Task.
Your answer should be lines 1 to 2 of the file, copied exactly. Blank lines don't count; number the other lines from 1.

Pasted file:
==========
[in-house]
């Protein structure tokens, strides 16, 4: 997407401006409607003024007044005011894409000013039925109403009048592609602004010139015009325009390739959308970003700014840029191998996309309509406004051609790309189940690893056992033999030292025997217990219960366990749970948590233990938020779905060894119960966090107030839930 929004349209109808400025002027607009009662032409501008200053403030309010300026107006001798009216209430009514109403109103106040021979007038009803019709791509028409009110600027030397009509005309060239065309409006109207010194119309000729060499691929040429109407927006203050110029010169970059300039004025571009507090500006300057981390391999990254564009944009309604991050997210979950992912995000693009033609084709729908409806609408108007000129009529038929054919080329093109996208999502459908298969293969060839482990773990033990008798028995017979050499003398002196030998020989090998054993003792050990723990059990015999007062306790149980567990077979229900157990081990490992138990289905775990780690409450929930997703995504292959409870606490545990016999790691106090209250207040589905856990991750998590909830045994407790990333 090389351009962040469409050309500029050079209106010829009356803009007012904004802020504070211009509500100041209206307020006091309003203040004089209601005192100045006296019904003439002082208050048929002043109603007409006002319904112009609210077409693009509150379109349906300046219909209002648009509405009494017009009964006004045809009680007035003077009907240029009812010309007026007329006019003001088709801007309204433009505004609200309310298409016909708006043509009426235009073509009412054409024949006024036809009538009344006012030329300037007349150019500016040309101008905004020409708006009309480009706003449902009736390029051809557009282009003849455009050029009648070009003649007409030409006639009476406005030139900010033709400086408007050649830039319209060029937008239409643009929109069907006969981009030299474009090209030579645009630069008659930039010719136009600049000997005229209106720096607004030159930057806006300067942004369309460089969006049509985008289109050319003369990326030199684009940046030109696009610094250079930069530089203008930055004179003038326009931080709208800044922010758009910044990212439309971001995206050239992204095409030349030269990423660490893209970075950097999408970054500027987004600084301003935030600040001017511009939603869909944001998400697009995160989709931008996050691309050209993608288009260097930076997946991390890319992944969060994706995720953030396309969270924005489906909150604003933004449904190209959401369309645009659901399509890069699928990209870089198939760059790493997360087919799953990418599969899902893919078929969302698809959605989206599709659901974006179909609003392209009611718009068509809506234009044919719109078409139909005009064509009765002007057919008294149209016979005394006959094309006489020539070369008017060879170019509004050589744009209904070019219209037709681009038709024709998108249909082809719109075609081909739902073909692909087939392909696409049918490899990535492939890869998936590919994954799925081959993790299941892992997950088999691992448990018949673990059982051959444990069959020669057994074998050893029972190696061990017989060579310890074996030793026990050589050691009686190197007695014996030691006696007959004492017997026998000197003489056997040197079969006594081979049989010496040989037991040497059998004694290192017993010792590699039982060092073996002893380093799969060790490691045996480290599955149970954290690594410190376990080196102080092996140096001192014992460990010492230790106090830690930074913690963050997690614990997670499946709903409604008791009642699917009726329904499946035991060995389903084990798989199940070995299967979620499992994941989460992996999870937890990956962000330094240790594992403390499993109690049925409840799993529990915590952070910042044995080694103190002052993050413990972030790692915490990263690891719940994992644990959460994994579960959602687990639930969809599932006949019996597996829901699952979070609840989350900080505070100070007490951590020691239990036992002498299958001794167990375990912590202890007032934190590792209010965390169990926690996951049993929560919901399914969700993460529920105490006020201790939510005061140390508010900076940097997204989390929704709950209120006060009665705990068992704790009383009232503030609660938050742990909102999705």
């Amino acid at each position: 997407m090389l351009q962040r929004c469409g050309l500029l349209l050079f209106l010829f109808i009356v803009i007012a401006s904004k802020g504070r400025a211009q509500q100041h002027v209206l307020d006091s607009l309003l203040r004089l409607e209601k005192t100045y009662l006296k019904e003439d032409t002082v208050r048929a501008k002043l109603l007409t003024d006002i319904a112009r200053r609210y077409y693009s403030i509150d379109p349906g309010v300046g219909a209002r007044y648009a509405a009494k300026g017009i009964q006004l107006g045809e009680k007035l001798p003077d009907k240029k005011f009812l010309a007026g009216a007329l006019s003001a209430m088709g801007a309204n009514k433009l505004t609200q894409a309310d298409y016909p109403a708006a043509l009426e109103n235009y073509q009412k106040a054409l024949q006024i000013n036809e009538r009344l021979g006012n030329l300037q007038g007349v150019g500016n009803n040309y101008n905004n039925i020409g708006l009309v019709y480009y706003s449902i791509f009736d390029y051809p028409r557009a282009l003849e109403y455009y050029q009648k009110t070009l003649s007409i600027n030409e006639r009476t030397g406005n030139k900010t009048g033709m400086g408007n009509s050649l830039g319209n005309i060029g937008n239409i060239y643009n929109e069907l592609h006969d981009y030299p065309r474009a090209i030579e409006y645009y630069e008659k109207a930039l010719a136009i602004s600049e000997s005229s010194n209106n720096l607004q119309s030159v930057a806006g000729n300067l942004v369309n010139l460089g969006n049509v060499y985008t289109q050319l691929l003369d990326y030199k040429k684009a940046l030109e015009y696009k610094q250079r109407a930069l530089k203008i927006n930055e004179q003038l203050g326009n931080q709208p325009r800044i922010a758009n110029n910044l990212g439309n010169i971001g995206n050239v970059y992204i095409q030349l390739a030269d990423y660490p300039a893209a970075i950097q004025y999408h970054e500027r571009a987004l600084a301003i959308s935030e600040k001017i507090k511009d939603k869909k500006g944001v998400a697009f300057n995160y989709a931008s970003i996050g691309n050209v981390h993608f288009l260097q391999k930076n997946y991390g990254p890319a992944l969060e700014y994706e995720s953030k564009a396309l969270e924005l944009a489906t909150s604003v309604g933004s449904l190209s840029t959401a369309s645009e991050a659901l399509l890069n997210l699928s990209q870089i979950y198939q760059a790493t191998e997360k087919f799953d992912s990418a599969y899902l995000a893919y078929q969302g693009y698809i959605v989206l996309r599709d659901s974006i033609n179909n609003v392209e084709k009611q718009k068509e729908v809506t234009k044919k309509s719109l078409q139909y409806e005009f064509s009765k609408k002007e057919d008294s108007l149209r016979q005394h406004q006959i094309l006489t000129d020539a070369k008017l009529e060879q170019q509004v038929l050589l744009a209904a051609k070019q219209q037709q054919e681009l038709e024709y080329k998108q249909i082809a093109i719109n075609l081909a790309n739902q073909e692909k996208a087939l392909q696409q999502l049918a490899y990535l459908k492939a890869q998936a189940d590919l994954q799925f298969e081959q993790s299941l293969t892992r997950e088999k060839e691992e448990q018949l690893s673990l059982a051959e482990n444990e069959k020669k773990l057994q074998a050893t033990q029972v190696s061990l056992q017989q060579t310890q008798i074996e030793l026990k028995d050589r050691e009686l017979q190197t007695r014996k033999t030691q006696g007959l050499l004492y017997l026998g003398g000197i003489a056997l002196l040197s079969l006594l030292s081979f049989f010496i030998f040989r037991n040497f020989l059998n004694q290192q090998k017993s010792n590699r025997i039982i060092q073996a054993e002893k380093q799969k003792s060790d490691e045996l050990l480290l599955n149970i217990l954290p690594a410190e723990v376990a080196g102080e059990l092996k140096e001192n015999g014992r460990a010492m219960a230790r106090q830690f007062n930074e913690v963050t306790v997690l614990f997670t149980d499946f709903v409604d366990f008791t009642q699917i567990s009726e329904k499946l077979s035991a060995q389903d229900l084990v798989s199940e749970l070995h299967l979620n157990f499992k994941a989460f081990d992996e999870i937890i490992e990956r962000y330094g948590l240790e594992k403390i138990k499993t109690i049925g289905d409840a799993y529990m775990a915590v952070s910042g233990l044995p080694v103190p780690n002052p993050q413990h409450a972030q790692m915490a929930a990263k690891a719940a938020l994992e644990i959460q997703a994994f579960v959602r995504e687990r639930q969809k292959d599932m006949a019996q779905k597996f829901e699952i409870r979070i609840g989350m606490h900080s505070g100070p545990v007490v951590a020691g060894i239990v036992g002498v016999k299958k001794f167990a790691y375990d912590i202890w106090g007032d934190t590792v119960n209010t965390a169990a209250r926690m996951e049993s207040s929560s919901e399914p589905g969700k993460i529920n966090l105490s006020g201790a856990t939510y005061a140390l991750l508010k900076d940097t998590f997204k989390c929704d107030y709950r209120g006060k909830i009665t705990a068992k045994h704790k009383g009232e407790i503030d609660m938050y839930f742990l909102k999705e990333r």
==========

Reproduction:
[in-house]
């Protein structure tokens, strides 16, 4: 997407401006409607003024007044005011894409000013039925109403009048592609602004010139015009325009390739959308970003700014840029191998996309309509406004051609790309189940690893056992033999030292025997217990219960366990749970948590233990938020779905060894119960966090107030839930 929004349209109808400025002027607009009662032409501008200053403030309010300026107006001798009216209430009514109403109103106040021979007038009803019709791509028409009110600027030397009509005309060239065309409006109207010194119309000729060499691929040429109407927006203050110029010169970059300039004025571009507090500006300057981390391999990254564009944009309604991050997210979950992912995000693009033609084709729908409806609408108007000129009529038929054919080329093109996208999502459908298969293969060839482990773990033990008798028995017979050499003398002196030998020989090998054993003792050990723990059990015999007062306790149980567990077979229900157990081990490992138990289905775990780690409450929930997703995504292959409870606490545990016999790691106090209250207040589905856990991750998590909830045994407790990333 090389351009962040469409050309500029050079209106010829009356803009007012904004802020504070211009509500100041209206307020006091309003203040004089209601005192100045006296019904003439002082208050048929002043109603007409006002319904112009609210077409693009509150379109349906300046219909209002648009509405009494017009009964006004045809009680007035003077009907240029009812010309007026007329006019003001088709801007309204433009505004609200309310298409016909708006043509009426235009073509009412054409024949006024036809009538009344006012030329300037007349150019500016040309101008905004020409708006009309480009706003449902009736390029051809557009282009003849455009050029009648070009003649007409030409006639009476406005030139900010033709400086408007050649830039319209060029937008239409643009929109069907006969981009030299474009090209030579645009630069008659930039010719136009600049000997005229209106720096607004030159930057806006300067942004369309460089969006049509985008289109050319003369990326030199684009940046030109696009610094250079930069530089203008930055004179003038326009931080709208800044922010758009910044990212439309971001995206050239992204095409030349030269990423660490893209970075950097999408970054500027987004600084301003935030600040001017511009939603869909944001998400697009995160989709931008996050691309050209993608288009260097930076997946991390890319992944969060994706995720953030396309969270924005489906909150604003933004449904190209959401369309645009659901399509890069699928990209870089198939760059790493997360087919799953990418599969899902893919078929969302698809959605989206599709659901974006179909609003392209009611718009068509809506234009044919719109078409139909005009064509009765002007057919008294149209016979005394006959094309006489020539070369008017060879170019509004050589744009209904070019219209037709681009038709024709998108249909082809719109075609081909739902073909692909087939392909696409049918490899990535492939890869998936590919994954799925081959993790299941892992997950088999691992448990018949673990059982051959444990069959020669057994074998050893029972190696061990017989060579310890074996030793026990050589050691009686190197007695014996030691006696007959004492017997026998000197003489056997040197079969006594081979049989010496040989037991040497059998004694290192017993010792590699039982060092073996002893380093799969060790490691045996480290599955149970954290690594410190376990080196102080092996140096001192014992460990010492230790106090830690930074913690963050997690614990997670499946709903409604008791009642699917009726329904499946035991060995389903084990798989199940070995299967979620499992994941989460992996999870937890990956962000330094240790594992403390499993109690049925409840799993529990915590952070910042044995080694103190002052993050413990972030790692915490990263690891719940994992644990959460994994579960959602687990639930969809599932006949019996597996829901699952979070609840989350900080505070100070007490951590020691239990036992002498299958001794167990375990912590202890007032934190590792209010965390169990926690996951049993929560919901399914969700993460529920105490006020201790939510005061140390508010900076940097997204989390929704709950209120006060009665705990068992704790009383009232503030609660938050742990909102999705």